Monthly Archives: September 2016
As a college student, ending up being in some student debt is often inevitable. With tuition fees on the rise, more and more students are having to borrow substantial amounts of money when it comes to making sure that they get a higher education. Along with this, the cost of student living is also expensive, meaning that many students have to borrow further money, for example in the form of loans, credit cards and overdrafts in order to ensure that their living expenses are covered whilst they study for their degree. We’ve put together a list of handy tips to help you avoid getting into any more student debt than necessary.
Start Saving Early
Whether you’re applying to study on campus or want to pursue an online business administration degree, for example, saving up as much money as you can and as early as you can will help you to be able to cover the costs of college without having to borrow as much money. Many students are even taking a year out of education in between graduating high school and starting college, so that they can work full-time and start putting away savings which will help them financially with their degree.
Online education is an alternative option that’s become more and more popular in recent times. Not only is online study available to anybody and has a range of different courses to choose from including online business programs, healthcare degrees, and other subjects which lead to great career paths, it’s also a cheaper option, with many colleges charging much less in the way of tuition fees. Because of this, opting to study for all or some of your degree online could definitely help you to avoid hefty debts. This is not only because you’ll pay less to study, but the flexibility of online degrees also means that it’s easier to work at the same time.
Apply for Scholarships
If possible, every student who’s applying for university should also apply for as many scholarships and financial aid grants as they can. Although not everybody will be entitled to a scholarship or financial aid, it’s definitely worth trying for as there are lots of different reasons as to why students are granted this monetary help. Scholarships aren’t just available for sports courses, either – there are many different organizations and bodies which will award financial support to students.
Avoid Credit Cards
Often, credit card companies will prey on students who are hoping to have some extra spending money. Yes, a credit card with a few thousand dollars ready for you to spend might seem tempting, but you also have to think about how you’re going to pay whatever you spend back. If you can get by without a credit card at college, you definitely should, as it’ll be worth it in the end when you’re in less debt.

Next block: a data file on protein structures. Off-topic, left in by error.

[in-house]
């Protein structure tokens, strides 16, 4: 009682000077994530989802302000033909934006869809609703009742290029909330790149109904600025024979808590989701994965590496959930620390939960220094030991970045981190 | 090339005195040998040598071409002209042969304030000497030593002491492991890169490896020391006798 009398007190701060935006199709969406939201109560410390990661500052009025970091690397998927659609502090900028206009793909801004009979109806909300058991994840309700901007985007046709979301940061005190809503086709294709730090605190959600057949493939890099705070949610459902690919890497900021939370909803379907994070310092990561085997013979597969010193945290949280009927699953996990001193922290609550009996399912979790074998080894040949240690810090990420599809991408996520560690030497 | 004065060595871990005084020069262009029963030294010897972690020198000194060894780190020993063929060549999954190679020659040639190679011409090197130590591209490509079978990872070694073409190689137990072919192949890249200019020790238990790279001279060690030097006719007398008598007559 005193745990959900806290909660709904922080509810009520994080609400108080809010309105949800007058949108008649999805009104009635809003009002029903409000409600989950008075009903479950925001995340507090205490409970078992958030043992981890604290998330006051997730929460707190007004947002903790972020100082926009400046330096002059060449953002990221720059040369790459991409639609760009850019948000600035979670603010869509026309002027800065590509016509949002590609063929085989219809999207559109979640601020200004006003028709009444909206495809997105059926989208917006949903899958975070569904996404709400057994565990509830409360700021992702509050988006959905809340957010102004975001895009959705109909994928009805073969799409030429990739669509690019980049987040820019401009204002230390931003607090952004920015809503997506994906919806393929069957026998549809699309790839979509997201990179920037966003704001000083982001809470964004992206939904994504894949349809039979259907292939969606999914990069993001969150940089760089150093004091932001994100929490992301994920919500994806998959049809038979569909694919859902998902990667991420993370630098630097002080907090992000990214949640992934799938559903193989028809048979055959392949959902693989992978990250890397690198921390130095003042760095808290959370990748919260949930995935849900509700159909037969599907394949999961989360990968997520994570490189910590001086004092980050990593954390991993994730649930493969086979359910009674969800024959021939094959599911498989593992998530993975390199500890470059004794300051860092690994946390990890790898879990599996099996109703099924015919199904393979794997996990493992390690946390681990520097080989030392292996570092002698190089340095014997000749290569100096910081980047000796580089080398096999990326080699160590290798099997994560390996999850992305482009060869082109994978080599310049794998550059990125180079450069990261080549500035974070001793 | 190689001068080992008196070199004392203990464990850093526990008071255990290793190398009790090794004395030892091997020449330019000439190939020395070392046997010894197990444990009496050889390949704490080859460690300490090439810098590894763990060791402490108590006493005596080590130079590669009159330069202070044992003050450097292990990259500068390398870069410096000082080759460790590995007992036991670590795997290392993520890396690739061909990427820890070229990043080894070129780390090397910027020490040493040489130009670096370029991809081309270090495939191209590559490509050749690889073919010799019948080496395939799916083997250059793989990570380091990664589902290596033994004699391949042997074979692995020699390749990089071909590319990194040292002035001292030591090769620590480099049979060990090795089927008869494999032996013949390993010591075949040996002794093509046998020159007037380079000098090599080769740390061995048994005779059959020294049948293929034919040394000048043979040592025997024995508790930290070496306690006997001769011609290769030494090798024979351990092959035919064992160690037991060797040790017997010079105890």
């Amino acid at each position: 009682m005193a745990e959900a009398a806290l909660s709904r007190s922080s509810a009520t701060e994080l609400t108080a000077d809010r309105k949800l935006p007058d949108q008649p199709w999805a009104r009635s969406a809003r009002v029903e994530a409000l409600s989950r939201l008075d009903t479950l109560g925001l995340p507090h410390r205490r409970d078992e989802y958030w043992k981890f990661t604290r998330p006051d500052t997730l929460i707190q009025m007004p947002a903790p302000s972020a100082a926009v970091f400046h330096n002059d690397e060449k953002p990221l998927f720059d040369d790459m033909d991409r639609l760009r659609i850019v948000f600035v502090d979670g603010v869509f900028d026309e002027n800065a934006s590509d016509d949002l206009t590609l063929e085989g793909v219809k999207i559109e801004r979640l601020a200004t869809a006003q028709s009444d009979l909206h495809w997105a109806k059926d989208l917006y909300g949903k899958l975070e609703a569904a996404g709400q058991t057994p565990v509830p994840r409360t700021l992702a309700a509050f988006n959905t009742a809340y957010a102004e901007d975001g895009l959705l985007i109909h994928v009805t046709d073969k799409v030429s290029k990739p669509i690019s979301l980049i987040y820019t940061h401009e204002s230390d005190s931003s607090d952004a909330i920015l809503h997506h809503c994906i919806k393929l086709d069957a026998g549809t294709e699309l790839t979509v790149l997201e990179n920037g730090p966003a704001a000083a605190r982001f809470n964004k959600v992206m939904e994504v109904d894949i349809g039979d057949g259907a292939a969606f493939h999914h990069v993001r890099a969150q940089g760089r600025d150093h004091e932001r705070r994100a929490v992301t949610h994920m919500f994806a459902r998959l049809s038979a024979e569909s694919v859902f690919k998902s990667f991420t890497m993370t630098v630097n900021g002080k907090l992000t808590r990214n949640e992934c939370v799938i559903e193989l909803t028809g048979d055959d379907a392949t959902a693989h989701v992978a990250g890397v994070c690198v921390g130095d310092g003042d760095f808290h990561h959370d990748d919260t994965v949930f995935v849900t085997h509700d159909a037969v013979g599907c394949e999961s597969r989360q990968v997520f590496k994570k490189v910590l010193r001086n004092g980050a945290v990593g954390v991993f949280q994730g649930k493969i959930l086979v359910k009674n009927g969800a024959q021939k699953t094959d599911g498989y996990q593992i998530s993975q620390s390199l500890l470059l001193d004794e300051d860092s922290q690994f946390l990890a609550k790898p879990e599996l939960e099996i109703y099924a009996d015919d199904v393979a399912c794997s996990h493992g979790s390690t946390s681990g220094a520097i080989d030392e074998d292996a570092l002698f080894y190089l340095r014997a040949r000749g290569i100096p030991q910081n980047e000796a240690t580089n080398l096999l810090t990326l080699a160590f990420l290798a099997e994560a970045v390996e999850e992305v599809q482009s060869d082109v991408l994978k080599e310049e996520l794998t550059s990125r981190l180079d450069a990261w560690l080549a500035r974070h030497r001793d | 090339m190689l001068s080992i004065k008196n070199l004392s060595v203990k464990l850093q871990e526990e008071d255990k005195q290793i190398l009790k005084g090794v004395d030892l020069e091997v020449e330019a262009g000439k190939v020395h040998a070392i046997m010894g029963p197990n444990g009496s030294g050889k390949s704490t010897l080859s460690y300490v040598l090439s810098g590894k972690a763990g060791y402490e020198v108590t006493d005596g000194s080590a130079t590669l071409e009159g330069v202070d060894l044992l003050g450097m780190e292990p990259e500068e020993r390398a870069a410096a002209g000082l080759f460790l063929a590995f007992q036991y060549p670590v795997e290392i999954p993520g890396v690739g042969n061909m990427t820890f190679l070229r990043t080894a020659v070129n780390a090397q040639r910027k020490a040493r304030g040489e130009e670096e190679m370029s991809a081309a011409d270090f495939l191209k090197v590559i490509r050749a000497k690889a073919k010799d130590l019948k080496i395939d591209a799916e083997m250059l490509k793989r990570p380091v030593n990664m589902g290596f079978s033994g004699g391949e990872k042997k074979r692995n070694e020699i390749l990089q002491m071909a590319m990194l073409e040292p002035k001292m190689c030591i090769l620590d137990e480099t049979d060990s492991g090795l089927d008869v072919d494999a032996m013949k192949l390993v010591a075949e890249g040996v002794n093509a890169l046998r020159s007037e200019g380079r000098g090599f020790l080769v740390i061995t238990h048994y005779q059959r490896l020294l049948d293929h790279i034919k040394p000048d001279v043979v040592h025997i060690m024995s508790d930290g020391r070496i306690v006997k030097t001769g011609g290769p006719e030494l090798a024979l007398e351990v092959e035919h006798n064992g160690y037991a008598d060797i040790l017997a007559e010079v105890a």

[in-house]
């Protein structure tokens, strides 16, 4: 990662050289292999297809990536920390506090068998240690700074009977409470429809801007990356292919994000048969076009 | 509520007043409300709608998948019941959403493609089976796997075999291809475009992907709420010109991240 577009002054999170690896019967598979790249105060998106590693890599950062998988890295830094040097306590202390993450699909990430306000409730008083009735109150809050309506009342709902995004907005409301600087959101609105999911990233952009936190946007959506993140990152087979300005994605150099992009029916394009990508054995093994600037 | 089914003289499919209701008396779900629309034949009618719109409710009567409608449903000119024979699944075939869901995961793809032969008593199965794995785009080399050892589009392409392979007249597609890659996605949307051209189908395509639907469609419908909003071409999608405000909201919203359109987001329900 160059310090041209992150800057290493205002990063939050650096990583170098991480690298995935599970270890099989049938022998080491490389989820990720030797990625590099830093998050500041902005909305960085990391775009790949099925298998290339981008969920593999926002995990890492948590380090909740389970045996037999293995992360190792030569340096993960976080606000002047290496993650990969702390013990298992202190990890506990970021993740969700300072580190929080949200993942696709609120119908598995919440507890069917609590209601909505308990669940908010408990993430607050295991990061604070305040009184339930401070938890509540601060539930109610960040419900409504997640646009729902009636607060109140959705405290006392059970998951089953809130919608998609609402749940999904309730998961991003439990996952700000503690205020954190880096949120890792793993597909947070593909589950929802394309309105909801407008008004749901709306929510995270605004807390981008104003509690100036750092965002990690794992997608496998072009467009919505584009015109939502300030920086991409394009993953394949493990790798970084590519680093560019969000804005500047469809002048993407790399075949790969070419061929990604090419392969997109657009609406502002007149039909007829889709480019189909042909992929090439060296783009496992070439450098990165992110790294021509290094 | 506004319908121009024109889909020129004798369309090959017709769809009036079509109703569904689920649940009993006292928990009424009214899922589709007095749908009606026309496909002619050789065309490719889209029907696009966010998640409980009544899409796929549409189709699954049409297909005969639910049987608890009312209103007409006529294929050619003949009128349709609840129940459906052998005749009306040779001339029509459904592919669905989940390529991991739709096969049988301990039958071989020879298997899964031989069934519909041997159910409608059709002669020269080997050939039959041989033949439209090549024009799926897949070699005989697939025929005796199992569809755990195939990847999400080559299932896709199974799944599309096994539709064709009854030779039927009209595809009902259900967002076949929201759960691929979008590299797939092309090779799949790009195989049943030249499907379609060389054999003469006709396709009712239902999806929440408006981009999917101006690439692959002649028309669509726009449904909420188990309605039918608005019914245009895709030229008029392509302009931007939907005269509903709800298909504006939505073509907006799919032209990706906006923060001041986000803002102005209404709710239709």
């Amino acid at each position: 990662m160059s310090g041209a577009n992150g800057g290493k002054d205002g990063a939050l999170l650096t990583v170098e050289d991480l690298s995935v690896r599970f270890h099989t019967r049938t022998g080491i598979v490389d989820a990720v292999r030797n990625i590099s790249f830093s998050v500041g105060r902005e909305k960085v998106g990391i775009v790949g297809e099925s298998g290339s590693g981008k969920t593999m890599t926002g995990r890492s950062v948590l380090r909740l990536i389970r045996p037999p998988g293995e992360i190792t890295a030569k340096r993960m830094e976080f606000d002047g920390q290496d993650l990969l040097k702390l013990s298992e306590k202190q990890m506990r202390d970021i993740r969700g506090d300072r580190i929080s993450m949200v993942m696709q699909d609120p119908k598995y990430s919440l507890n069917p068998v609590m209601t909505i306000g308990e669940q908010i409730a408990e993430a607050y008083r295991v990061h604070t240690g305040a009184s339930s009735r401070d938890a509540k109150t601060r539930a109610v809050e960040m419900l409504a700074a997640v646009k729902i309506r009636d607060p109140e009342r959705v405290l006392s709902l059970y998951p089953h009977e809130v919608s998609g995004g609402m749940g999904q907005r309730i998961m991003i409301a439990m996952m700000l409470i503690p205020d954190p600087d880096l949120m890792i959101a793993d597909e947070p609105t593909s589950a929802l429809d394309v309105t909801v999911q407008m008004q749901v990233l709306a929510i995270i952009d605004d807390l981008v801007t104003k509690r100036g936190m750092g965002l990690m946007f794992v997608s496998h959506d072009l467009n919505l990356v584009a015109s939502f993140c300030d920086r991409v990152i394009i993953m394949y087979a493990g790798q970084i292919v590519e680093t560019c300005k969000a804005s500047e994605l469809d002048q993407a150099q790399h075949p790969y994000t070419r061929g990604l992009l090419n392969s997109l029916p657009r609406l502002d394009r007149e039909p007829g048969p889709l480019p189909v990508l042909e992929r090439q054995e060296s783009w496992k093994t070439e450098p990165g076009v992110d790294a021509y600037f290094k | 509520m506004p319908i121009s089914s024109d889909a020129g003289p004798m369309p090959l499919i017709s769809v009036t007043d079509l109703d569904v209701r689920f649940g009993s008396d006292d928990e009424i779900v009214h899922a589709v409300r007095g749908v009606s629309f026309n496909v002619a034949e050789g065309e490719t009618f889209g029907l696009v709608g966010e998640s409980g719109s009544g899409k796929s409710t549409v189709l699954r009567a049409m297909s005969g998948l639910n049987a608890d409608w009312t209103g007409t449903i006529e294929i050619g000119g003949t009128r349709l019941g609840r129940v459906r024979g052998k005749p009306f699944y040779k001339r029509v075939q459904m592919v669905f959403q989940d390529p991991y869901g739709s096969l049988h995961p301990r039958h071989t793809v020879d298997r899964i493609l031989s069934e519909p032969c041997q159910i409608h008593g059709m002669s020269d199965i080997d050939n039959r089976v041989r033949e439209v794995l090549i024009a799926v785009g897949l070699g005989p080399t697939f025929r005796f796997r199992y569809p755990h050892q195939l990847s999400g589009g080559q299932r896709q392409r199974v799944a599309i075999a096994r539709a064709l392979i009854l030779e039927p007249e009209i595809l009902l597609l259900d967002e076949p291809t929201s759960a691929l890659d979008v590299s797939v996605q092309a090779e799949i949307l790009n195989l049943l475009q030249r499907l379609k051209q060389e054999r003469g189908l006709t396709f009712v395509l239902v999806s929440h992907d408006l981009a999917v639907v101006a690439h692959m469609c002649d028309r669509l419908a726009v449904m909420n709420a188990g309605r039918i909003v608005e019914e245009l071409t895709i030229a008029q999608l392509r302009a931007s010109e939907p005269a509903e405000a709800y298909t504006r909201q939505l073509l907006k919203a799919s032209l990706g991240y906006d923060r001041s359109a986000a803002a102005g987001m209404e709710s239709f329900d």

Studying for a degree is definitely not cheap, and for many students, this means that borrowing money is unavoidable. However, there are plenty of great strategies to reduce the amount of debt that you’ll find yourself in when you grad
Credit reports can be overwhelming and may be ignored if you are unsure which habits are good or bad. There are myths that are associated with credit that are actually false.
Closing Credit Cards Will Improve My Score
Some think that just because you paid off an account that it should be closed, but this will actually hurt you as it decreases your total available credit. The best thing you can do is cut up the card, never use, and keep the account open, proving you do not spend your max capacity.
Opening a New Credit Account Will Kill My Credit Score
If you are opening many accounts, yes they will lower your score a few times for each lender that is reviewing your credit account, but if you are being responsible, the short-term score dropping a few points will actually help in the long run as your credit availability will increase as will your score.
Too Many Credit Checks Will Lower My Score
As long as you are checking your own credit your score will not be impacted, as these are called “soft pulls”. Having lenders check your credit while taking an application for a home, auto, or credit card purpose will lower your score a few points each time, so make sure that if you are getting approved for something, you will go through with it, and do not open up too many credit accounts. Though it is possible to learn how to remove credit inquiries from lowering your score.
My Income or Bank Account Impacts My Score
Although your employment history may be reported on your credit report, typically your salary will not, and for sure will not impact your credit score, as well as the amount of money in the bank. Credit scores factor in payment history, debt, and inquiries, so there is no need to worry, at least about the income and asset piece.
Bad Credit is here for Good
Well although it may seem like forever until your score goes from “poor” to “excellent”, bad credit is not forever. Sure it may take years to improve your score, but with responsible payment history, removing debt, and not living beyond your means, you will see your score steadily rise quickly. Late payments significantly lower scores so any days of being over 30 days late need to be gone, and watch your credit balance versus your availability because scores factor in your spending reaching its max.